I came to this book as a fan of Anne McCaffrey's, but not a particularly knowledgeable one. I must have read Dragonflight a million times and have read whatever other books she's authored I stumbled upon, but I had never really thought much about the creator behind them. I have only recently started thinking about the impact of female writers in fantasy and science fiction in an era when they had to really fight to be recognized. I didn't understand the full impact of Anne McCaffrey's achievements as a writer and as a woman, but while none of the stories harped on all of her achievements, it became quite clear to me that she paved the way for all the female sci-fi writers we have now. Perhaps still in a minority, but I believe it is a growing minority.
This book also solved a big mystery for me - why do so many sci-fi series become co-written or taken over by other authors? I'd always thought of it as a cop out sort of thing (probably because most sci-fi I read is YA sci-fi and they don't do that as of yet). I'd never thought of it as a nurturing sort of thing that could launch another writer's career as well as bring in fresh ideas and characters into an already existing world. And considering how much I love fanfiction, it's no surprise that I LOVED the idea of being able to create your own characters and work side by side with an author to add your characters to her world!
Most surprising to me was how approachable Anne was. Every single story mentioned it - but at first I just thought it was something you said about someone. In fact at first I thought most of the great things about Anne were exaggerated because people often do that after someone has died. But then EVERY story mentioned these things about her - particularly how approachable she was, and I began to realize Anne really was all those great things! One of my favourite stories in the book was a hilarious story of a fan, Charlotte Moore, meeting Anne. I won't get into the particulars, but at one point when she was in high school she'd sent Anne an e-mail. She got a response - but also a reprimand as Anne knew one of the teachers at the Charlotte's school (I think it was a teacher) and had heard that Charlotte was not applying herself in classes, so in her e-mail she'd said "So STUDY, twithead!" I thought this was hilarious - and it was sort of amazing to me how she responded with such familiarity and not a stock e-mail sort of thing. I was flabbergasted when I found out she would just let anyone into her home! Fans would go to Ireland, call her up, and stop by for a visit! I'd never heard of anyone doing that for complete strangers! She apparently was extremely generous financially as well as everything else, and helped many young people get started on their career. Not just family friends or aspiring authors either! Reading these things about anyone, let alone an author you admire, was absolutely amazing.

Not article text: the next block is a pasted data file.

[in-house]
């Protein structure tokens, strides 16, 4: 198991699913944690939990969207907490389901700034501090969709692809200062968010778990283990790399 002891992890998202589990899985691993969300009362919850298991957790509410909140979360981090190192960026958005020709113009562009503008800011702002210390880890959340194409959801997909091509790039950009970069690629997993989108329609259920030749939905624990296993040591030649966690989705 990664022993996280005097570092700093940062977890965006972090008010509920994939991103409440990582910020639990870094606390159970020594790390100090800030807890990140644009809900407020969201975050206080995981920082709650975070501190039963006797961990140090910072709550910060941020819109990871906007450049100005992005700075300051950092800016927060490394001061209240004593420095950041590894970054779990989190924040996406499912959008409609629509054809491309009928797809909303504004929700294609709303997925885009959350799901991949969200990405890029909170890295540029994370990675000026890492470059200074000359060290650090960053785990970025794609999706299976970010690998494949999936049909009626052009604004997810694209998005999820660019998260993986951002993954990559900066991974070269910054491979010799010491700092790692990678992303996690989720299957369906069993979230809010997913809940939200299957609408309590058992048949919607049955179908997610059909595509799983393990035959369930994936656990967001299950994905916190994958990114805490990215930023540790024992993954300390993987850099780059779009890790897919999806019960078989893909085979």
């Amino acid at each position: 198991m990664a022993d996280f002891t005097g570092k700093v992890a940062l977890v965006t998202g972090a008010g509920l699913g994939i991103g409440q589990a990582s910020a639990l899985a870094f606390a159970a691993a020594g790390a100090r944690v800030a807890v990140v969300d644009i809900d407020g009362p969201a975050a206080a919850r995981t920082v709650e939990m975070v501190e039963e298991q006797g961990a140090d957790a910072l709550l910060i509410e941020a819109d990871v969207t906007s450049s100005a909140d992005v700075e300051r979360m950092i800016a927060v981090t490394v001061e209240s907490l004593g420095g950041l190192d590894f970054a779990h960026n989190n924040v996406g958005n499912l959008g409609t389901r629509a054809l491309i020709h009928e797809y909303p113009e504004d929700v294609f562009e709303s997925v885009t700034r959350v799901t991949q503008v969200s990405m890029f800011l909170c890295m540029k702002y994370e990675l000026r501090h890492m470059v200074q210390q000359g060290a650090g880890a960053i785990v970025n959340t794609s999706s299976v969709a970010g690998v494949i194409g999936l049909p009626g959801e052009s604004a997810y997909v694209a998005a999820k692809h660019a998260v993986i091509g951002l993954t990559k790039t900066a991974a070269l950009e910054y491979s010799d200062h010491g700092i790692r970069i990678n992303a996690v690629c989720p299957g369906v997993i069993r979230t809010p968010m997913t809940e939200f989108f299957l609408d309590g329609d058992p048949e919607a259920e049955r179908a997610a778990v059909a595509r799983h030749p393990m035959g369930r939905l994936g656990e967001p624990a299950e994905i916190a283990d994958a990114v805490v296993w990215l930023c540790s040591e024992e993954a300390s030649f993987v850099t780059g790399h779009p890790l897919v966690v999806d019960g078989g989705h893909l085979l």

This book was extremely moving. You don't have to be a fan of Anne McCaffrey's, you don't need to know a single thing about her or her books. This book is a fantastic collection of stories about a powerful woman's life, as well as enlightening on sci-fi writers in general. I would highly recommend you read this - I told you, I don't do non-fiction or pseudo non-fiction, but I absolutely loved this book!